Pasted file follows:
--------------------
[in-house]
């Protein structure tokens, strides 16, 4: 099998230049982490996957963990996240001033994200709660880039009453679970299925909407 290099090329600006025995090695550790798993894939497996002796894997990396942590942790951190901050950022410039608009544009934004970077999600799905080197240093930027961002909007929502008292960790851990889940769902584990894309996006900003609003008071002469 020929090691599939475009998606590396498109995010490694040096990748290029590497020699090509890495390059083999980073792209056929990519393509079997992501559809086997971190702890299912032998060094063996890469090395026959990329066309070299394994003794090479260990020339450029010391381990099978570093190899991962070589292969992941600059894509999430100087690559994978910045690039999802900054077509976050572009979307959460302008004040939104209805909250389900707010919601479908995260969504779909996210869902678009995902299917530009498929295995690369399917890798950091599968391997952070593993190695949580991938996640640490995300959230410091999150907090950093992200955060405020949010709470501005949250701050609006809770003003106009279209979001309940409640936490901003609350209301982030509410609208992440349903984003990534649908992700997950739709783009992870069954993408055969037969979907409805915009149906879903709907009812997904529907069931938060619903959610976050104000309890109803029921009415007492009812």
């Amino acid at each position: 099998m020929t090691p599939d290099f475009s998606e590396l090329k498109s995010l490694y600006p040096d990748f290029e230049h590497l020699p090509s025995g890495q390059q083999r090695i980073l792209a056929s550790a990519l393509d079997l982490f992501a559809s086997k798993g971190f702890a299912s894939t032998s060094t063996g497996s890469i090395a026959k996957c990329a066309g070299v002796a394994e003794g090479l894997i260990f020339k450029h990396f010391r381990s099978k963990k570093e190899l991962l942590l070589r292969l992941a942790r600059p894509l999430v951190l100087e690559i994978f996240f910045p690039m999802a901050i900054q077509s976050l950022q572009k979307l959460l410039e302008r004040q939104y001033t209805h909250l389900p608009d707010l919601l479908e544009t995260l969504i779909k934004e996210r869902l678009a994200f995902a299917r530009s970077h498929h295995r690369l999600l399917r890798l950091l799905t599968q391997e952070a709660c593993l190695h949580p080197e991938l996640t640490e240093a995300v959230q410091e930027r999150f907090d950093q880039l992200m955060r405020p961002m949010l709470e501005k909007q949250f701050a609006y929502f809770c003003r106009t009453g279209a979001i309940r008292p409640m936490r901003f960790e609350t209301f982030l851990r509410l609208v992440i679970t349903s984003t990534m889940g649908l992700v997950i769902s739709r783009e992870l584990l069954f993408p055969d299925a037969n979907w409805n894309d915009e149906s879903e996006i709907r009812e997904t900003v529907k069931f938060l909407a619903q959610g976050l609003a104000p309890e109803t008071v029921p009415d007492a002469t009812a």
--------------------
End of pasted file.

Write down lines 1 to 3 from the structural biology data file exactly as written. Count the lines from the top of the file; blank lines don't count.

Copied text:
[in-house]
């Protein structure tokens, strides 16, 4: 099998230049982490996957963990996240001033994200709660880039009453679970299925909407 290099090329600006025995090695550790798993894939497996002796894997990396942590942790951190901050950022410039608009544009934004970077999600799905080197240093930027961002909007929502008292960790851990889940769902584990894309996006900003609003008071002469 020929090691599939475009998606590396498109995010490694040096990748290029590497020699090509890495390059083999980073792209056929990519393509079997992501559809086997971190702890299912032998060094063996890469090395026959990329066309070299394994003794090479260990020339450029010391381990099978570093190899991962070589292969992941600059894509999430100087690559994978910045690039999802900054077509976050572009979307959460302008004040939104209805909250389900707010919601479908995260969504779909996210869902678009995902299917530009498929295995690369399917890798950091599968391997952070593993190695949580991938996640640490995300959230410091999150907090950093992200955060405020949010709470501005949250701050609006809770003003106009279209979001309940409640936490901003609350209301982030509410609208992440349903984003990534649908992700997950739709783009992870069954993408055969037969979907409805915009149906879903709907009812997904529907069931938060619903959610976050104000309890109803029921009415007492009812």
């Amino acid at each position: 099998m020929t090691p599939d290099f475009s998606e590396l090329k498109s995010l490694y600006p040096d990748f290029e230049h590497l020699p090509s025995g890495q390059q083999r090695i980073l792209a056929s550790a990519l393509d079997l982490f992501a559809s086997k798993g971190f702890a299912s894939t032998s060094t063996g497996s890469i090395a026959k996957c990329a066309g070299v002796a394994e003794g090479l894997i260990f020339k450029h990396f010391r381990s099978k963990k570093e190899l991962l942590l070589r292969l992941a942790r600059p894509l999430v951190l100087e690559i994978f996240f910045p690039m999802a901050i900054q077509s976050l950022q572009k979307l959460l410039e302008r004040q939104y001033t209805h909250l389900p608009d707010l919601l479908e544009t995260l969504i779909k934004e996210r869902l678009a994200f995902a299917r530009s970077h498929h295995r690369l999600l399917r890798l950091l799905t599968q391997e952070a709660c593993l190695h949580p080197e991938l996640t640490e240093a995300v959230q410091e930027r999150f907090d950093q880039l992200m955060r405020p961002m949010l709470e501005k909007q949250f701050a609006y929502f809770c003003r106009t009453g279209a979001i309940r008292p409640m936490r901003f960790e609350t209301f982030l851990r509410l609208v992440i679970t349903s984003t990534m889940g649908l992700v997950i769902s739709r783009e992870l584990l069954f993408p055969d299925a037969n979907w409805n894309d915009e149906s879903e996006i709907r009812e997904t900003v529907k069931f938060l909407a619903q959610g976050l609003a104000p309890e109803t008071v029921p009415d007492a002469t009812a």